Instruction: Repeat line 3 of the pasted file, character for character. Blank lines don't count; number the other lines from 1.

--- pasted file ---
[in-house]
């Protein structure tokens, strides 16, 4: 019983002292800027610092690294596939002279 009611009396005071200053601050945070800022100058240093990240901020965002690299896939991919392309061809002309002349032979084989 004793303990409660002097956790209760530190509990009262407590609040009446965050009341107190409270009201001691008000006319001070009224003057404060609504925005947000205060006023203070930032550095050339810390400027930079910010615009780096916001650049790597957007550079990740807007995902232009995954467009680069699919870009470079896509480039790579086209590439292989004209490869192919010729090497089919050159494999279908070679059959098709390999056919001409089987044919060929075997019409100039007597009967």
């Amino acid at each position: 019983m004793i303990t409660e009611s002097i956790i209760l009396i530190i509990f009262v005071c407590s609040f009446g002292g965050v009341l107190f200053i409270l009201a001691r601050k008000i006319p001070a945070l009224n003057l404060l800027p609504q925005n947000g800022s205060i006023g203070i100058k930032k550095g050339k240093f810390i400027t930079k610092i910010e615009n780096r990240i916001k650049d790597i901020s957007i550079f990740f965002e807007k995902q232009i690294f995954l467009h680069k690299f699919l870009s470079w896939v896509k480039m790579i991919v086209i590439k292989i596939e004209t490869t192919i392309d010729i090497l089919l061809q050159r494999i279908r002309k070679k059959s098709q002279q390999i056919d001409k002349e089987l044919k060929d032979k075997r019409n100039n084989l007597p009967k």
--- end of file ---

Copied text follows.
């Amino acid at each position: 019983m004793i303990t409660e009611s002097i956790i209760l009396i530190i509990f009262v005071c407590s609040f009446g002292g965050v009341l107190f200053i409270l009201a001691r601050k008000i006319p001070a945070l009224n003057l404060l800027p609504q925005n947000g800022s205060i006023g203070i100058k930032k550095g050339k240093f810390i400027t930079k610092i910010e615009n780096r990240i916001k650049d790597i901020s957007i550079f990740f965002e807007k995902q232009i690294f995954l467009h680069k690299f699919l870009s470079w896939v896509k480039m790579i991919v086209i590439k292989i596939e004209t490869t192919i392309d010729i090497l089919l061809q050159r494999i279908r002309k070679k059959s098709q002279q390999i056919d001409k002349e089987l044919k060929d032979k075997r019409n100039n084989l007597p009967k």